But the movie is only half over. So of course, as very often happens at the midpoint, the plan fails. In a suspenseful and emotional wrenching MIDPOINT CLIMAX, Ness’s accountant teammate, whom we have come to love, escorts the bookkeeper into the courthouse elevator to take him up to the courtroom. As the doors close, we see the police guard is actually one of Capone’s men.

Ness and his other teammate (a criminally hot Andy Garcia), realize that something’s wrong and race up (down?) the stairs to catch the elevator, but arrive to find a bloodbath – both accountants brutally murdered, and the word TOUCHABLE painted on the elevator in blood.

So the plan is totally foiled – they have no witness and no more case. It’s a great midpoint reversal, because we – and Ness himself – have no idea what the team is going to be able to do next (and also Ness is so emotionally devastated by the loss of his teammate that he begins to do reckless things.).

(In case you’re wondering, the new plan becomes for the Sean Connery character to find another Capone accountant, and it’s when Capone’s men are trying to hustle that second accountant out of town that the big chase/baby carriage scene in the train station goes down.)

It’s important to note that the central action of the story is not always driven by the protagonist. Usually, yes. But in The Matrix, it’s Neo’s mentor Morpheus who has the overall PLAN, which drives the central action, right up until the end of the second act. The plan is to recruit and train Neo, whom Morpheus believes is “The One” prophesied to destroy the Matrix. So that’s the action we see unfolding: Morpheus recruiting, deprogramming and training Neo, who is admittedly very cute, but essentially just following Morpheus’s orders for two thirds of the movie.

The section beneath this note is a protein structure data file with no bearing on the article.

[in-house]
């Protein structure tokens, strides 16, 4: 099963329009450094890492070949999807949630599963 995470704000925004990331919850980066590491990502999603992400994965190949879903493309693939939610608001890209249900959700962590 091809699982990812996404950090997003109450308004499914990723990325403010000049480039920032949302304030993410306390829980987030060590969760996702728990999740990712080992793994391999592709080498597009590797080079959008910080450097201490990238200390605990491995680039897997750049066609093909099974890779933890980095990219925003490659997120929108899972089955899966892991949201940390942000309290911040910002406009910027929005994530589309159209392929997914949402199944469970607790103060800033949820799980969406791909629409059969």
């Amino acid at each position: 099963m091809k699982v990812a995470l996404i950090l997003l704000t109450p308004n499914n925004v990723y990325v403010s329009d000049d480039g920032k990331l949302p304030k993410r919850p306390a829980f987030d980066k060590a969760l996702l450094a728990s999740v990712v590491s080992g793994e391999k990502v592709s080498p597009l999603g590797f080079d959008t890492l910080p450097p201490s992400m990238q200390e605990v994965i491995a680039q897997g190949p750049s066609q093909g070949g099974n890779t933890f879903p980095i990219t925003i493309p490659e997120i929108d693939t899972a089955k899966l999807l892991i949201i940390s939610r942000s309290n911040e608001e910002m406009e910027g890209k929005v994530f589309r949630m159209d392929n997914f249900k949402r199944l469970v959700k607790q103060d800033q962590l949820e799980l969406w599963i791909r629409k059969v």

Does this weaken the structure of that film? Not at all. Morpheus drives the action until that crucial point when he is abducted by the agents, at which point Neo steps into his greatness and BECOMES “The One” by taking over the action and making a new plan, to rescue Morpheus by sacrificing himself.

It is a terrific way to show a huge character arc, Neo stepping into his destiny. And I would add that this is a common structural pattern for mythic journey stories - in Lord of the Rings, it's Gandalf who has the PLAN and drives the reluctant Frodo in the central story action.

Here’s another example. In the recent (and very funny) romantic comedy It’s Complicated, Meryl Streep’s character Jane is the protagonist, but she doesn’t drive the action or have any particular plan of her own. It’s her ex-husband Jake (Alec Baldwin), who seduces her and at the end of the first act, proposes, in a very persuasive speech, that they continue this affair as a perfect solution to both their love troubles – it will fulfill their sexual and intimacy needs without disrupting the rest of their lives.

Jane decides at that point to go along with Jake’s plan (saying, “I forgot what a good lawyer you are.”) In terms of action, she is essentially passive, letting the two men in her life court her (which results in bigger and bigger comic entanglements), but that makes for a more pronounced and satisfying character arc when she finally takes a stand and breaks off the affair with Jake for good, so she can finally move on with her life.